By the time we got to our homestay in Hou Fai for the night everyone was thoroughly exhausted (me especially, Melisa has a video of my final words taken somewhere in the hills). We showered with a bucket (the cold water was seriously refreshing, but the first bucket caused every single girl to hit operatic notes), and wandered around the village before sitting down for a dinner of chicken stir fry and sticky rice.

Also in the village was the most adorable 5 month old monkey whose mother had been killed. The villagers had taken it in and fed it rice and bananas, but the only thing the poor thing wanted was to be held and cuddled. She would jump from one person to another, but once she found a warm, comfortable spot, you would have to pry her hands off of your clothing.

The next day, we sat around the fire for breakfast with the local people, men who would walk past and warm themselves for a minute by the fire as well as an old lady who tended the fire and won Melisa’s heart.

After breakfast, we headed back onto the trail for another hour to get to the Tad Sea waterfalls where we had intended on swimming. Once we got there, however, the water was so shallow that it wouldn’t make sense to even sit in the water, let alone swim. The falls were truly beautiful though, surrounded by huge trees that the sun was shining through. It was beautiful to sit and relax listening to the sound of the water flowing. (I forgot how relaxing that was! The Sanctuary in Thailand feels like ages ago.)

Off to the side, there were some elephants that were part of the elephant sanctuary where we started the trip. We bought some sugar cane and bananas and fed them, picking favourites and rubbing their trunks. I seriously love elephants, their sheer size and the way they turn their head to look you right in the eye kind of makes my heart skip a beat. We met a girl at the bus station in Chiang Mai who talked about the elephant sanctuary that she went to in Thailand where they played videos of how elephants are mistreated and their spirits broken in order to be a more obedient worker, and just hearing the story seriously broke my heart. If I had $20,000 I would buy a work elephant and donate it to one of these sanctuaries that actually takes care of them and loves them and lets them live relatively wild.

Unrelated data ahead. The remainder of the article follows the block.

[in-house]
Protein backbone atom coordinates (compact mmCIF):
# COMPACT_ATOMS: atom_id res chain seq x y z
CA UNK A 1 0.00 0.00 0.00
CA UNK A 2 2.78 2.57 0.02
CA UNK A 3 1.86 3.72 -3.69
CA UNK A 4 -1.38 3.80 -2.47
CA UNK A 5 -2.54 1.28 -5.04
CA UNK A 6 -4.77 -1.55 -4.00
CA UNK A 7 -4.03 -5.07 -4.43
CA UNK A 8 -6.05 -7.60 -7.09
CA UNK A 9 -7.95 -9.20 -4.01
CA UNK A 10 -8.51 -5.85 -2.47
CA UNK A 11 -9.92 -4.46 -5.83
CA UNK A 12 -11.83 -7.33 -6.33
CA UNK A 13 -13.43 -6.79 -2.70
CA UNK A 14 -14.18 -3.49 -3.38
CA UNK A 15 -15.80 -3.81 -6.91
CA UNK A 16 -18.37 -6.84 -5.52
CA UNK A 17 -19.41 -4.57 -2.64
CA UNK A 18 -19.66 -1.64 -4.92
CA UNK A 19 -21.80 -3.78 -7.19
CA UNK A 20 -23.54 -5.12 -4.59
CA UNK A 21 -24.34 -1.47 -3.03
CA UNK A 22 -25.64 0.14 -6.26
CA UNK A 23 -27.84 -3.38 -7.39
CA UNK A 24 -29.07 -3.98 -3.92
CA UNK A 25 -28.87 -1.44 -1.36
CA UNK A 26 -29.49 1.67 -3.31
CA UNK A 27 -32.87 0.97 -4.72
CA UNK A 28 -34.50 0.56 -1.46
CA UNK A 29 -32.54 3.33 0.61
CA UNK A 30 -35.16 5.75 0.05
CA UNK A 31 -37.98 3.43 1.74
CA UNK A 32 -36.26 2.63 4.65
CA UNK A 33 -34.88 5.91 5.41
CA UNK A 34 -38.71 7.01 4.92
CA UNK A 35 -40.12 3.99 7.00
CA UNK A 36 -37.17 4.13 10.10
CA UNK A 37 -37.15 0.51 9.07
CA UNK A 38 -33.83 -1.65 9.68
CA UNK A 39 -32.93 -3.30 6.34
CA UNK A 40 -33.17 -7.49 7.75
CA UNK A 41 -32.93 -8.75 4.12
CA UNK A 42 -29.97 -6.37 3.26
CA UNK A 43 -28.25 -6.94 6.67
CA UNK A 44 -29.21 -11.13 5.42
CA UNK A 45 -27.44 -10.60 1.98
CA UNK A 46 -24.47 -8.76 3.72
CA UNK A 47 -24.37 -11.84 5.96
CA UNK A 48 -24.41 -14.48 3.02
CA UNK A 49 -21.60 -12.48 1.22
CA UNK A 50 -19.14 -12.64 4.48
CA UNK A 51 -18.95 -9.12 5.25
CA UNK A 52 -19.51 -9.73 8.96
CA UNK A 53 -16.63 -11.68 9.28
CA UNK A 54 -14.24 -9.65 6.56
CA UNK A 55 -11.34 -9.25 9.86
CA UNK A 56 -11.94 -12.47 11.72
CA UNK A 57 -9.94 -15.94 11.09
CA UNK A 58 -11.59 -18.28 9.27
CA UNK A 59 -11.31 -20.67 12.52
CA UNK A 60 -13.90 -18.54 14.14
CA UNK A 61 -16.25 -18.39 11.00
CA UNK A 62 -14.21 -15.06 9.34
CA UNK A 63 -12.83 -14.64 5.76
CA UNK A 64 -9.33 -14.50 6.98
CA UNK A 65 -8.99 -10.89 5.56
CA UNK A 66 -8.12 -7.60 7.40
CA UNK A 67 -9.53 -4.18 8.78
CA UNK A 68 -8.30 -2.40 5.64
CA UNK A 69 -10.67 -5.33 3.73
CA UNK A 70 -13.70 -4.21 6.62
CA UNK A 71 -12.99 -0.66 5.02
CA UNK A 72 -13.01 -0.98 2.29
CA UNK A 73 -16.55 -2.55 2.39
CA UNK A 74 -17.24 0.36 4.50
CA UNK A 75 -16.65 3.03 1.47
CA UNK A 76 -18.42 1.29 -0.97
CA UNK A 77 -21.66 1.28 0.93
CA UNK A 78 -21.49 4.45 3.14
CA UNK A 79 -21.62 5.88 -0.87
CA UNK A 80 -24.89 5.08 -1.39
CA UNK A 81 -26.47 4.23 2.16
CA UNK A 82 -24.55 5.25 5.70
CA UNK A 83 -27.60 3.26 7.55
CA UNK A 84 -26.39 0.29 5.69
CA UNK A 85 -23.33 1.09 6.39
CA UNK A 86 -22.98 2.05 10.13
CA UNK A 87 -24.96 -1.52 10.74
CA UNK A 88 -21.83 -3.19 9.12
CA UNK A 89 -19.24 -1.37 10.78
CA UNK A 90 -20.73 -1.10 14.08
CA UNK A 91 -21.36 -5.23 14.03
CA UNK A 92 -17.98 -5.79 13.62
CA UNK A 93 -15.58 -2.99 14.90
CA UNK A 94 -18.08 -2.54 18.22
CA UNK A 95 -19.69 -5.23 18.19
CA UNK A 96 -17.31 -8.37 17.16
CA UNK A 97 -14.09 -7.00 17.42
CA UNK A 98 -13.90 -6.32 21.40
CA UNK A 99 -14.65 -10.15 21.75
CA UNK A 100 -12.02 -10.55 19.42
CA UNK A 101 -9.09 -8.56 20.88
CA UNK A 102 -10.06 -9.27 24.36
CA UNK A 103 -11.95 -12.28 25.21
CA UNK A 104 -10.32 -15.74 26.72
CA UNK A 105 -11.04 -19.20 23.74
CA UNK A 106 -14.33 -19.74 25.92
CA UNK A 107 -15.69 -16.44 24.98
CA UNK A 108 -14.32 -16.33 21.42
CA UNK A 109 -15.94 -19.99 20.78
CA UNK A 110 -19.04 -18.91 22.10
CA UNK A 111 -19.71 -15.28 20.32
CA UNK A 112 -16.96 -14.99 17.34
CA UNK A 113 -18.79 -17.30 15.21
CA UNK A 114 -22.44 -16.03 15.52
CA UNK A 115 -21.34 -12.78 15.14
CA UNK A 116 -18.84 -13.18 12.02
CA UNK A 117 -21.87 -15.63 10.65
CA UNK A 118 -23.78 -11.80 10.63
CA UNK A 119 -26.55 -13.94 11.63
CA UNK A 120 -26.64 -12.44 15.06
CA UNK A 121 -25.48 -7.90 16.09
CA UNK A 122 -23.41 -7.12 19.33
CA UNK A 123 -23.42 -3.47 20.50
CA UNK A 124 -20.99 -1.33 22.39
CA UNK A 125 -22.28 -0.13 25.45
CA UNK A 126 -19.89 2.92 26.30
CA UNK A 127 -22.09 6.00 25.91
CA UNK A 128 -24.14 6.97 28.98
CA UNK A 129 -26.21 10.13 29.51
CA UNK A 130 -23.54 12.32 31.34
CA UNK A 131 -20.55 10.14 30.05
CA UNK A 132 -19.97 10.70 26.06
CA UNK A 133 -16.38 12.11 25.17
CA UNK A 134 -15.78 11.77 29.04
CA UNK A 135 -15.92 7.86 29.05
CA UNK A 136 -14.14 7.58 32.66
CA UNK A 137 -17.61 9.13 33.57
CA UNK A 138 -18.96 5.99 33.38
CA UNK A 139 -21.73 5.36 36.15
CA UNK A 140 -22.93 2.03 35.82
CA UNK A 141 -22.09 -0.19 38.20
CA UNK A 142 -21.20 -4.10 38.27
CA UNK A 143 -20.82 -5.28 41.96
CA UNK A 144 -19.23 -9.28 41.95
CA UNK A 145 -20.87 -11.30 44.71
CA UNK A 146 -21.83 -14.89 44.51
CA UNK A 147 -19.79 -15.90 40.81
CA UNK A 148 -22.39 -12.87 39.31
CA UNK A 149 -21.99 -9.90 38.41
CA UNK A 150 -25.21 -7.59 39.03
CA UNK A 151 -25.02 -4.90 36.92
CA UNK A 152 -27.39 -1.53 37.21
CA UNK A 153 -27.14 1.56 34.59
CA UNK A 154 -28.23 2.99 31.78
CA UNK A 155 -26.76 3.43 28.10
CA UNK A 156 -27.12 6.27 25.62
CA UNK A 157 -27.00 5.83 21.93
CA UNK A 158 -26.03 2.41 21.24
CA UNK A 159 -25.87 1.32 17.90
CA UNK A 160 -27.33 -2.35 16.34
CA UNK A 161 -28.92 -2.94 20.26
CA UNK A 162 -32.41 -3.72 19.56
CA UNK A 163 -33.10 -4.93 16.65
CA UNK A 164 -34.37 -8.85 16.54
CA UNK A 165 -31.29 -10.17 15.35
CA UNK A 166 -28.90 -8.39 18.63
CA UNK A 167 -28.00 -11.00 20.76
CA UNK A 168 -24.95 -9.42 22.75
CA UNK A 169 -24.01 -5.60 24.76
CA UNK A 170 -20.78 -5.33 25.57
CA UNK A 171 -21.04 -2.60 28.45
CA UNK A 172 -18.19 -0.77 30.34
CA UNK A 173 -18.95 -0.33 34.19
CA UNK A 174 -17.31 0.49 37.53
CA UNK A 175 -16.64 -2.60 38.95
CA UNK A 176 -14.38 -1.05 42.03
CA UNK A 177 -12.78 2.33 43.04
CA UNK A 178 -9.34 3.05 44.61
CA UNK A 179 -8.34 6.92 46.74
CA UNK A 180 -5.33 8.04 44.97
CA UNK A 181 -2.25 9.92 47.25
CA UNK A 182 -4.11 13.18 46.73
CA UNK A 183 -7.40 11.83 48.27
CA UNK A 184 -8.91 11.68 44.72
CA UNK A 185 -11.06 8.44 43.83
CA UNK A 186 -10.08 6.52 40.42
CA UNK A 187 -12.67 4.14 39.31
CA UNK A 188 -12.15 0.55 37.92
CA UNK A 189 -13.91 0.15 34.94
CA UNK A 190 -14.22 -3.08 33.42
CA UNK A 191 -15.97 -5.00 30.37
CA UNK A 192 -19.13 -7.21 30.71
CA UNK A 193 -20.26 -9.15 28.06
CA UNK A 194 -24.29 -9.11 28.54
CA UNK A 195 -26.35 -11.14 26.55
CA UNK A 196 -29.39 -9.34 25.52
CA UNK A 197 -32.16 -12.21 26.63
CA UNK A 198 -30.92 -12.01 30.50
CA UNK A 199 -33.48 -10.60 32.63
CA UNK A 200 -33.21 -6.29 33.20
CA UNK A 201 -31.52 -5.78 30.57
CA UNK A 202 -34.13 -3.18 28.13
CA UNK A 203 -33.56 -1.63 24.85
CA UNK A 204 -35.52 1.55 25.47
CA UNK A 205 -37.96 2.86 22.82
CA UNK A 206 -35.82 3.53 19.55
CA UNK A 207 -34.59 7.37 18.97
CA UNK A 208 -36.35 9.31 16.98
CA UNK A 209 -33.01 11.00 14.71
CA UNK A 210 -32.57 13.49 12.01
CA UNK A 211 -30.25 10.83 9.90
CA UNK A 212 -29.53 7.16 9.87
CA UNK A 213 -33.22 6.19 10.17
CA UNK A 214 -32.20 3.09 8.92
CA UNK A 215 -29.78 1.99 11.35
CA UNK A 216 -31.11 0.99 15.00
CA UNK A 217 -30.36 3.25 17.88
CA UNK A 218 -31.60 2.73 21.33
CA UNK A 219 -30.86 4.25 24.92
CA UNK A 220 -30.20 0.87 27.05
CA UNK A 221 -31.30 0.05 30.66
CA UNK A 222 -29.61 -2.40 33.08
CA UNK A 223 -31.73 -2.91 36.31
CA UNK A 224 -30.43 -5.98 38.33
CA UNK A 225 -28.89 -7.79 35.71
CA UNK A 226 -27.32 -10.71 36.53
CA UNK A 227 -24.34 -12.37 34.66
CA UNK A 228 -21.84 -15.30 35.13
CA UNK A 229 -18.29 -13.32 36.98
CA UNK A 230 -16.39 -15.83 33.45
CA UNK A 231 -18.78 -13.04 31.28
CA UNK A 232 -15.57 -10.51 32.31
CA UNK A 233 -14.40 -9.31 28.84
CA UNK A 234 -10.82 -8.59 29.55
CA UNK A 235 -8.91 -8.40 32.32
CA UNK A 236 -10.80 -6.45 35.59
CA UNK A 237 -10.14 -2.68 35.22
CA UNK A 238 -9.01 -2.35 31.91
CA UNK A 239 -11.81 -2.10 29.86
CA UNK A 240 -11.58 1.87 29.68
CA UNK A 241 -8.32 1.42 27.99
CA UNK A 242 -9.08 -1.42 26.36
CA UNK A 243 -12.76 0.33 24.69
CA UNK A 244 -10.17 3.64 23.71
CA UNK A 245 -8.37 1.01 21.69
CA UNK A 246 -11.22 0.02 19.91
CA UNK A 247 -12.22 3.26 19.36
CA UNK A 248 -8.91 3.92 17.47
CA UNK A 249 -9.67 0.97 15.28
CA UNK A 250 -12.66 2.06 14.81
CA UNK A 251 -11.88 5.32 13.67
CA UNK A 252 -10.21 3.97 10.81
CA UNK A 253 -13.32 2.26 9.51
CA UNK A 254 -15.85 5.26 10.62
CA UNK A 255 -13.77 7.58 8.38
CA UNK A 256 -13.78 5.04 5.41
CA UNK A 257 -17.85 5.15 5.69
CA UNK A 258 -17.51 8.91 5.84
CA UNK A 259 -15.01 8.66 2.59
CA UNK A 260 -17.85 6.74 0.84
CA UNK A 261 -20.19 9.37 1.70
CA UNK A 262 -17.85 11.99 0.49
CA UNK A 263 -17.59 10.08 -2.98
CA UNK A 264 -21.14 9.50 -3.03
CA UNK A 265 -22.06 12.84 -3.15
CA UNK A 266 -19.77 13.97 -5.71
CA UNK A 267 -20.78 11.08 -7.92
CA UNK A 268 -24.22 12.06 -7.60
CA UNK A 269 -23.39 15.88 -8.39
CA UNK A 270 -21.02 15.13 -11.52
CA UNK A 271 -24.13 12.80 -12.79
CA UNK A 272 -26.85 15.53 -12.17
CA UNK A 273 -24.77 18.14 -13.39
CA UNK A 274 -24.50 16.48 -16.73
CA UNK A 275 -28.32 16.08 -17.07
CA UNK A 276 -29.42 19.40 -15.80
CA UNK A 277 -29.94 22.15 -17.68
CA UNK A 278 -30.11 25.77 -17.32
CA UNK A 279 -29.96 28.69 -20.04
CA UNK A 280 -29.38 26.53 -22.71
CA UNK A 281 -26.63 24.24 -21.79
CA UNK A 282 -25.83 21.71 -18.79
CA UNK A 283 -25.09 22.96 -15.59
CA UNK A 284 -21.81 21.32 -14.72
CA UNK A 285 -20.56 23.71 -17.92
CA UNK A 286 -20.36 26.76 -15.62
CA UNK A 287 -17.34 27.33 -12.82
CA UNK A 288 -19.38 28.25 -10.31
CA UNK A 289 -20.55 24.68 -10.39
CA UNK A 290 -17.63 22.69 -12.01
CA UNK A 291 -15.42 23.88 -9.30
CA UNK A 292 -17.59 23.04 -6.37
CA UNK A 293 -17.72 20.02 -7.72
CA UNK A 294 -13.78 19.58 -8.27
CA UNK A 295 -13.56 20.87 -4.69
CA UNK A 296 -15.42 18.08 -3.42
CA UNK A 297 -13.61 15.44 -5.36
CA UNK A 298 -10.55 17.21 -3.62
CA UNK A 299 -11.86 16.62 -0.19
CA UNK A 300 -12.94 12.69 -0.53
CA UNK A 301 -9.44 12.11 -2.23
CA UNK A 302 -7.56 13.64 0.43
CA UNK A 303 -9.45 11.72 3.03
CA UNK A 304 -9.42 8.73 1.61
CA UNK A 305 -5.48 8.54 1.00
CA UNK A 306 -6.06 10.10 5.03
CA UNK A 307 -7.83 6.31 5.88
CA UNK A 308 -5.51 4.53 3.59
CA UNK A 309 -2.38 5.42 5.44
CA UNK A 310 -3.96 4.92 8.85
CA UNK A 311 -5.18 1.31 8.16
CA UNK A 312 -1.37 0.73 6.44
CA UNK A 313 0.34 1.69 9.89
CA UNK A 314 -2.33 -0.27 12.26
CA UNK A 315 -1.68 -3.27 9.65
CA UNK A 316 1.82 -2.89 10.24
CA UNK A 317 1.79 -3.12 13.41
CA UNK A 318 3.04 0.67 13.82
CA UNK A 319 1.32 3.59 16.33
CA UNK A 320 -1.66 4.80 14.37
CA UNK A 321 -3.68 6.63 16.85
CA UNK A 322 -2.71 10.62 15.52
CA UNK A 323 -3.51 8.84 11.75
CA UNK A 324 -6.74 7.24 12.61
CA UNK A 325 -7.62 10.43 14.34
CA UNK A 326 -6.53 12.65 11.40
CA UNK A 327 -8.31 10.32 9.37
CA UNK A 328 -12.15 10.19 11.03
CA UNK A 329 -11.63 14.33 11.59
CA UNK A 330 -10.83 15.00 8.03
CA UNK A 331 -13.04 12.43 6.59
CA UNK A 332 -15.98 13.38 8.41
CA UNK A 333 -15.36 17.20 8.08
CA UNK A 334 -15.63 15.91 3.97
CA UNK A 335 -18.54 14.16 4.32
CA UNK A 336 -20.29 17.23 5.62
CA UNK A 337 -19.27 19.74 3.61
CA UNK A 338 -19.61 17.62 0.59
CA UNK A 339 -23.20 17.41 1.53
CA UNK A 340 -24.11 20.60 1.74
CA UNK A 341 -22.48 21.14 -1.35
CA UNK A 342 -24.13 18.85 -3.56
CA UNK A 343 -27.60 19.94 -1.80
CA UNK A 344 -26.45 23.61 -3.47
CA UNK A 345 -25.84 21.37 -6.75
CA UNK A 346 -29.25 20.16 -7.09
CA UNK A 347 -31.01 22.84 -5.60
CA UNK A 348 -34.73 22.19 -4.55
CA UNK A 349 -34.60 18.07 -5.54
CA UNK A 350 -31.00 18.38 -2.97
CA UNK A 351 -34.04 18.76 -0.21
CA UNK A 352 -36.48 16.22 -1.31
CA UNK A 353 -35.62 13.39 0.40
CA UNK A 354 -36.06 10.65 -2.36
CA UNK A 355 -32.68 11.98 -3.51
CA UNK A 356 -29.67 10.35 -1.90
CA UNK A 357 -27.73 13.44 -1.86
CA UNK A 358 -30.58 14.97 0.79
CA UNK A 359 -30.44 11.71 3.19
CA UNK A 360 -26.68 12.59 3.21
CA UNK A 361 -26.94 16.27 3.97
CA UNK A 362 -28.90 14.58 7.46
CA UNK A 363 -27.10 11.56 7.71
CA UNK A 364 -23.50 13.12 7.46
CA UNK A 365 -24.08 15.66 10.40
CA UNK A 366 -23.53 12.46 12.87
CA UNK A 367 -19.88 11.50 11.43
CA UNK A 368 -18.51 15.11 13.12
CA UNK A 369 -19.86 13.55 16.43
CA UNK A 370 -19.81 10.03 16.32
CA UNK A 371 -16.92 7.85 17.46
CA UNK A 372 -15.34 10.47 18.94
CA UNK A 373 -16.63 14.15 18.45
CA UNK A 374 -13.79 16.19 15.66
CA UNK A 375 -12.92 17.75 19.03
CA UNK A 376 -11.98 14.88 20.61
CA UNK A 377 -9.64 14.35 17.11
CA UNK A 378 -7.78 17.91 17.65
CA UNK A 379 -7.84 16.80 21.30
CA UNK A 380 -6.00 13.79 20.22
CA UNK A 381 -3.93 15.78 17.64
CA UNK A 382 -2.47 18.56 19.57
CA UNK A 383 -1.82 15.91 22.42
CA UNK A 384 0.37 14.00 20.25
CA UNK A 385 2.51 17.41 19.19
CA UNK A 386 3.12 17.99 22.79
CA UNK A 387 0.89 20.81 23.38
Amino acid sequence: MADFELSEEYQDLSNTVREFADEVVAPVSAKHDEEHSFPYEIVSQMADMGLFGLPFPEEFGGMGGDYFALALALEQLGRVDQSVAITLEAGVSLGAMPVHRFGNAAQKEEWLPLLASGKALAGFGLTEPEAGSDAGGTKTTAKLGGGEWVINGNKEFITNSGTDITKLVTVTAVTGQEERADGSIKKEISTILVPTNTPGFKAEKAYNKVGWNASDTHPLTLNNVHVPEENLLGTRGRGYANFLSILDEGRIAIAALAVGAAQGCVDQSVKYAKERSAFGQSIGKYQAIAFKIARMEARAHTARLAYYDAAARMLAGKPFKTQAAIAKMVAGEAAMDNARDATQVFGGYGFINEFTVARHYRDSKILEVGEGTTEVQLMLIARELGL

After the heartbreak of the chained elephants, The real fun began. I’m not sure why water sports are the most appealing to me, but anything in, on, or around water makes me happy. We kayaked down the Nham River, falling in only once when Melisa and I got out of hand with our coordinated paddling.

After another day back in Luang Prabang walking around the city, watching the sunset from the top of the temple on the hill, and eating another buffet dinner at the night market for 10,000 Kip ($1.25) we called it an early night. Mostly because we were quickly running out of Kip, partly because we were still exhausted from our trekking and kayaking the day before. It was a work-out with a view.